Imagine a world where the North Korean nuclear program ceases to exist. Such a world is now closer to becoming a reality, as North Korea states that its nuclear program is “on the table” as the summit between the US and DPRK governments inches its way into existence. This would actually be China’s Worst Nightmare.
While we are a long way from a meeting between the two even taking place, let alone the ending of Kim’s nuclear weapons program, we can stargaze a little. If the Trump administration can somehow land the ultimate of deals, the geopolitical map would instantly be reset. America’s security, and that of its allies in Asia, would be enhanced dramatically, ridding our planet of one of its greatest security risks. Not only would President Trump deserve the Nobel Prize, but his place in history would be secure—forever.
The instability that the US faces in having to deal so extensively on the issue of North Korea as it is today and has been since the birth of the communist nation after the Korean War, has given China a great opportunity to advance Beijing’s footing in the region. Remove the North Korea crisis from Asia and Washington has the economic, diplomatic, political and, most of all, military bandwidth to contain Beijing’s aspirations across Asia—and indeed, around the world.
To be clear, China has already been able to capitalize and get the upper hand on US foreign policy concerning China due to past altercations that has strayed the US from its focus on China. Just before September 11th, the U.S. and Chinese governments saw tensions rise after a Chinese fighter pilot shot and damaged a U.S. intelligence plane flying in international airspace. The so-called “Hainan Island Incident” caused Washington to begin to rethink its relations with Beijing, at least for a time. Of course, 9/11 distorted our emphasis entirely to counter-terrorism, and enabled China to build its economic and military muscle while the world was focused on events elsewhere.
Beijing would indeed lose momentum in many key areas in the region if Washington was able to put the North Korean issue on the backburner. Best of all, the United States would no longer feel indebted to the Chinese for their cooperation in the handling of North Korea.
Here are some of the basic areas where Washington could finally push back on China with greater force than it is with the current state of the geopolitical map:
South China Sea. America would finally be able to develop a fine-tuned approach to pushing back against Chinese aggression in the South China Sea, where Beijing has built several man-made islands that help ensure that in the next few years it would dominate that vital near-sea. With trillions of dollars of seaborne trade passing through this body of water and potentially trillions more in natural resources under the waves, America could finally challenge China’s claims from a true position of strength.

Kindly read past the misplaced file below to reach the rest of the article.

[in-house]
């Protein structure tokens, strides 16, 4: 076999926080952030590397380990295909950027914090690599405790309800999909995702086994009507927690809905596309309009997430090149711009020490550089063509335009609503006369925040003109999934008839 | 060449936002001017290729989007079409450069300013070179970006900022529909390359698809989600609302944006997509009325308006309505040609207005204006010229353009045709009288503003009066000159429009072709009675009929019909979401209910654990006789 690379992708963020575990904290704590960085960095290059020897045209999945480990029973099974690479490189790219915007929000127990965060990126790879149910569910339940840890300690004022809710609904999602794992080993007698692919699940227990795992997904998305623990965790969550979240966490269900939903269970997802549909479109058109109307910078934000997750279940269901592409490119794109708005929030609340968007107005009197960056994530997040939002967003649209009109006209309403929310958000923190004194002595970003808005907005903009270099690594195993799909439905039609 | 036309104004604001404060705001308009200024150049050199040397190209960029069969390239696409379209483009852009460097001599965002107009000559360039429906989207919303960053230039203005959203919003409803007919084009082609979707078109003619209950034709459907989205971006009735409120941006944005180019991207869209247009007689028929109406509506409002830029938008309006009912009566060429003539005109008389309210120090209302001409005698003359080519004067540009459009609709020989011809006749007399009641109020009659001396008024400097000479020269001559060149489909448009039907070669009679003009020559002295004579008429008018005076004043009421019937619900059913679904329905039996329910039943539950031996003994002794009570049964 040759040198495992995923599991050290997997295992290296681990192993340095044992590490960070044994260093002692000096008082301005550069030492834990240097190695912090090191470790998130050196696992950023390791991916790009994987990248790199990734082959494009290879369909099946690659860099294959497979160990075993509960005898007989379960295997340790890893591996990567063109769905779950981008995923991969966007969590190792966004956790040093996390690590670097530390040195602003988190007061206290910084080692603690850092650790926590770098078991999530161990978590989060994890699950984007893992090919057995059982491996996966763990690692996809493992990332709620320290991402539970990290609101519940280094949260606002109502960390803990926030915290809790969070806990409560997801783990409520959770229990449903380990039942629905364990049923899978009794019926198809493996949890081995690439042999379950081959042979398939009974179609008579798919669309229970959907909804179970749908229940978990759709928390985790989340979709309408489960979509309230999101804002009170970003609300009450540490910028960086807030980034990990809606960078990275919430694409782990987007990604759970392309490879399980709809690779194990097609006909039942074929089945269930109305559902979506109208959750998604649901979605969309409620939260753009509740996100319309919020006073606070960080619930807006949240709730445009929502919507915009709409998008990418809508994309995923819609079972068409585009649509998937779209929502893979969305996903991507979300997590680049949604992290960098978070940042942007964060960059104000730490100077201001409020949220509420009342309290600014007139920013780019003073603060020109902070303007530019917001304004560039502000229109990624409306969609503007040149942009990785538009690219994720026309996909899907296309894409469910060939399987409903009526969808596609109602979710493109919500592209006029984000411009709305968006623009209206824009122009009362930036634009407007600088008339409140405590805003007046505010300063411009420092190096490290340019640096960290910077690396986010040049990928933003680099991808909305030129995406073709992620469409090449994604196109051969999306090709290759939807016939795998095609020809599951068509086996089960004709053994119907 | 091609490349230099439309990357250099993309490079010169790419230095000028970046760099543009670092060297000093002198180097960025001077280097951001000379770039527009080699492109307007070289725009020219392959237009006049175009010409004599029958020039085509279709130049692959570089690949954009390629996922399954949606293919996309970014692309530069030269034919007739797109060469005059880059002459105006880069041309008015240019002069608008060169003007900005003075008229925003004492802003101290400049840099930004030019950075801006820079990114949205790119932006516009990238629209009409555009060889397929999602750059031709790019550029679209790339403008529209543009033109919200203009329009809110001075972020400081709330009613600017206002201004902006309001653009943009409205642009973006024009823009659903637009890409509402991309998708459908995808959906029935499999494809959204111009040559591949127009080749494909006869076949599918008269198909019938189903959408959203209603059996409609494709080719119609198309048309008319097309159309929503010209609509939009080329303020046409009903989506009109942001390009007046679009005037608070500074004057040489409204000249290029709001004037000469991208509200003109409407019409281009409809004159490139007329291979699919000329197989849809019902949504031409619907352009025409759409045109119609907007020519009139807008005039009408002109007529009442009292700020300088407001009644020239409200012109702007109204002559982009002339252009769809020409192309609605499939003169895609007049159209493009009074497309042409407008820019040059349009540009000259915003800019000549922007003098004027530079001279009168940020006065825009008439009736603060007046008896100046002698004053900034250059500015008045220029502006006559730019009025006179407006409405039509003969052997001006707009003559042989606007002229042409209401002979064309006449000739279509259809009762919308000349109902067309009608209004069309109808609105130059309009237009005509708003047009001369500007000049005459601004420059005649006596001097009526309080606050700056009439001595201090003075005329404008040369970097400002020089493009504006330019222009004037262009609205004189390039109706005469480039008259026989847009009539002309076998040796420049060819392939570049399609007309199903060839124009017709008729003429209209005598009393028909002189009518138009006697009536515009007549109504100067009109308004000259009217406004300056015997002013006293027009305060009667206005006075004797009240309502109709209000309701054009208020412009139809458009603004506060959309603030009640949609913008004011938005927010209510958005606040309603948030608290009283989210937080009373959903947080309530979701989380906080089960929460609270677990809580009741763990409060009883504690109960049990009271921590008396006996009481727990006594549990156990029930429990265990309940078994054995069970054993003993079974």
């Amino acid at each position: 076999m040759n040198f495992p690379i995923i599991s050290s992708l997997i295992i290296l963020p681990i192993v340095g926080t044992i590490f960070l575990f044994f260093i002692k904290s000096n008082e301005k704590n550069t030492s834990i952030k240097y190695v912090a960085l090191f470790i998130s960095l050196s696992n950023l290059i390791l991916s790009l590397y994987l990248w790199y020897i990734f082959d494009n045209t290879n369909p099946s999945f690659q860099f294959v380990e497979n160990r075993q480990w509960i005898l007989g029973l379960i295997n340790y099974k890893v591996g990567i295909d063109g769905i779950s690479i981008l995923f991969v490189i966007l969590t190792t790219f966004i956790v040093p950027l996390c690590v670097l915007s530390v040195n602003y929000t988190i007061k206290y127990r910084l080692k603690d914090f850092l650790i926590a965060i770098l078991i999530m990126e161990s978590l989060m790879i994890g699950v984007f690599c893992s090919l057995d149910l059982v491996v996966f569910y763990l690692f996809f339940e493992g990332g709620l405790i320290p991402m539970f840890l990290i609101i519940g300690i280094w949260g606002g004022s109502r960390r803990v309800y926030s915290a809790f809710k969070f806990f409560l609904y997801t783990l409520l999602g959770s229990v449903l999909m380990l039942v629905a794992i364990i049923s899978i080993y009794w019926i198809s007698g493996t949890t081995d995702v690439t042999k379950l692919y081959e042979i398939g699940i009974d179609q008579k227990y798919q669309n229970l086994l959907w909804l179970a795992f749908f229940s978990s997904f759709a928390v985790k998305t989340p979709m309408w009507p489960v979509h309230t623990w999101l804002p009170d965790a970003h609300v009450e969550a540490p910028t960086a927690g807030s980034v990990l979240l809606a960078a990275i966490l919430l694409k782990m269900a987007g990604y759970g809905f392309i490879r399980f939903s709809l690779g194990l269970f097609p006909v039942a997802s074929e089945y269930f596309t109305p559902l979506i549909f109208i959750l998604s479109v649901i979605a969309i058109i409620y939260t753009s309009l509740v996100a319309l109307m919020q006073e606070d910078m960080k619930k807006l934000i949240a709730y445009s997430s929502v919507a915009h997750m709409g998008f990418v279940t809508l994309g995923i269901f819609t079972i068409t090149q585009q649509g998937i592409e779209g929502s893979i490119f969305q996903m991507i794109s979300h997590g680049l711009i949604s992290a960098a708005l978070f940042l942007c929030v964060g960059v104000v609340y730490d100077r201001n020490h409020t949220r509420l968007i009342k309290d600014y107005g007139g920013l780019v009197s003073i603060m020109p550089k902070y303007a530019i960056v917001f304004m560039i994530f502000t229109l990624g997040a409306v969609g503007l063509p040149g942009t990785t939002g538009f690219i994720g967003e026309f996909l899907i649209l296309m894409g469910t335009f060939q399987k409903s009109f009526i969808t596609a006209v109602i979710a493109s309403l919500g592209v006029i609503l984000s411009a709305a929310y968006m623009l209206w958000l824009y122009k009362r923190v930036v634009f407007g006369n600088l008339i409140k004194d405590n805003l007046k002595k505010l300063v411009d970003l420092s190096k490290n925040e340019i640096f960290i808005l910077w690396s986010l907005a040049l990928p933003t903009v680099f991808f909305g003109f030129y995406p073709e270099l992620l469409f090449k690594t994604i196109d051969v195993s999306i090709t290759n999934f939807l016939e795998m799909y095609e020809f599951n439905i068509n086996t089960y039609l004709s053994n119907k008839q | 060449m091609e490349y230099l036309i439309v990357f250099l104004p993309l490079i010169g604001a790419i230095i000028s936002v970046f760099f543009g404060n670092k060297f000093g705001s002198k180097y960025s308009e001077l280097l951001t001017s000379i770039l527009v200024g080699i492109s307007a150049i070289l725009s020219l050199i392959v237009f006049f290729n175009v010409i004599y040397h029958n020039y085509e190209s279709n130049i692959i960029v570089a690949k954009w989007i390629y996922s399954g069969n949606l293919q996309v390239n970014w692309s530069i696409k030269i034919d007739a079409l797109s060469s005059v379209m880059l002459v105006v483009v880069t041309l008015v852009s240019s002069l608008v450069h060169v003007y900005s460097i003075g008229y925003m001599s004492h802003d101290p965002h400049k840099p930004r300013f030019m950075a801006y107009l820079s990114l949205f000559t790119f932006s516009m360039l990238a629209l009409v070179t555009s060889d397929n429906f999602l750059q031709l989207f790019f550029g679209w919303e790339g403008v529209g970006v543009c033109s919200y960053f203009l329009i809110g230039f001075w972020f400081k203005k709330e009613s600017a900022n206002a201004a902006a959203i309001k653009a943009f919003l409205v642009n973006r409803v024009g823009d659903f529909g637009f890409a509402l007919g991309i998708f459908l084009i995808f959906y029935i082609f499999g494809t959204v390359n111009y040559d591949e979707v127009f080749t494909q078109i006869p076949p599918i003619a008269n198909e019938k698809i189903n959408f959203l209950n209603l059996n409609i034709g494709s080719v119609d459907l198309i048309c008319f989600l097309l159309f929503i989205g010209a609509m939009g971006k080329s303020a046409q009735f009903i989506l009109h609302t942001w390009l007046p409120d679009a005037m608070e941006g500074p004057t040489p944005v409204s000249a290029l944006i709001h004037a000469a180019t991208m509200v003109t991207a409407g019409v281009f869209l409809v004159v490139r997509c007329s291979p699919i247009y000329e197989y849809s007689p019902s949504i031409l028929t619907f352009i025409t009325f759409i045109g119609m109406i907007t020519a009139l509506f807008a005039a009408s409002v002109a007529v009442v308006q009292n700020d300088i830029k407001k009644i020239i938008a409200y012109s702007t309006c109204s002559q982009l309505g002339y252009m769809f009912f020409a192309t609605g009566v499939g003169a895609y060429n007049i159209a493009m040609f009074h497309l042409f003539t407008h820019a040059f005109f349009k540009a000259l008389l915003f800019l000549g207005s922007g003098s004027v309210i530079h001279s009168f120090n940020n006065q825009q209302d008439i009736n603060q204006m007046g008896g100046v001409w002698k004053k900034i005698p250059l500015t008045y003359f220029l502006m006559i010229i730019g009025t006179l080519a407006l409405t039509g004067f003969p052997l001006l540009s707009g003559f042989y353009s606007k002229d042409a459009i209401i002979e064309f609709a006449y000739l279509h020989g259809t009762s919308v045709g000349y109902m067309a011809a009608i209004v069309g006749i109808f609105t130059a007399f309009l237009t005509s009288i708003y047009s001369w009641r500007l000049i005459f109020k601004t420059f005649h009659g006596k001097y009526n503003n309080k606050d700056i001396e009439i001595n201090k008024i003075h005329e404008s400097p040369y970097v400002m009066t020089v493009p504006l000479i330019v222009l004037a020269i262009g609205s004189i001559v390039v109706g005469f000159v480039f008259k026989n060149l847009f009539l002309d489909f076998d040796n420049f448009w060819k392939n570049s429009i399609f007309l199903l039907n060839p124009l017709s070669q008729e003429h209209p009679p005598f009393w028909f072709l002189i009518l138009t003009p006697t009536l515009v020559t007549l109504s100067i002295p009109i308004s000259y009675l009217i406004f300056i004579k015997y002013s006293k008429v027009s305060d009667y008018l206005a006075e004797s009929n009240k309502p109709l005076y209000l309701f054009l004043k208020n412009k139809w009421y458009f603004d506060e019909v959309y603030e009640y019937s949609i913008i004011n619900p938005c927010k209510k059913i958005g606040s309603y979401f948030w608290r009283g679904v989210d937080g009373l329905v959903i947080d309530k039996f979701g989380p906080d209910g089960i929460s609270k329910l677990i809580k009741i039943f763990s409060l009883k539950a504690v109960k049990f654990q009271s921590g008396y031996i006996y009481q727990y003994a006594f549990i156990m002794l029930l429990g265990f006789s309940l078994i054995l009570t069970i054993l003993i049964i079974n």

Taiwan. Washington would also be able to fully assist Taiwan—a democracy of 25 million who is in constant fear of being absorbed by China—to get the diplomatic, economic and military freedom it needs to ensure its survival. Over the last few years, Beijing has done all it can to chip away at Taipei’s relations with other nations, stage dangerous military maneuvers around the island nation and constantly threaten its very existence. Being freed of the North Korea challenge, Washington would have the ability to enhance ties with Taiwan considerably, and offer it greater diplomatic and military aide—all but ensuring that Taipei would preserve its unique place as the showcase of what a Chinese democracy could look like in the future.
East China Sea. America and Japan could finally push China back in the East China Sea, a region in East Asia where Beijing has been aggressively trying to dominate vital sea lanes and islands. While Washington has made it clear that any attempt by China to capture the disputed Senkaku Islands from Japan would trigger American security guarantees to Tokyo, being freed of the North Korea crisis would give that statement some major teeth. Washington could dedicate the full-power of its Asian military assets into the East China Sea in a crisis—and that means big trouble for Beijing.
Trade. America’s $350 billion trade imbalance with China could also finally be addressed, as the necessary political and diplomatic bandwidth would finally be available. While some of this imbalance is indeed structural and part of a global supply change that sees cheap Chinese labor build many of the things Americans need daily, Washington would have the wiggle room to press Beijing on this issue—something that has cost America countless jobs.
But, as they say, we can’t put the cart before the horse just yet. Much needs to transpire between now and a potential meeting by the end of May. However, if President Trump can land the biggest diplomatic deal on the planet, Washington could very well knock out two big problems at the same time. And the world just might not be the same. Now that is something worth striving for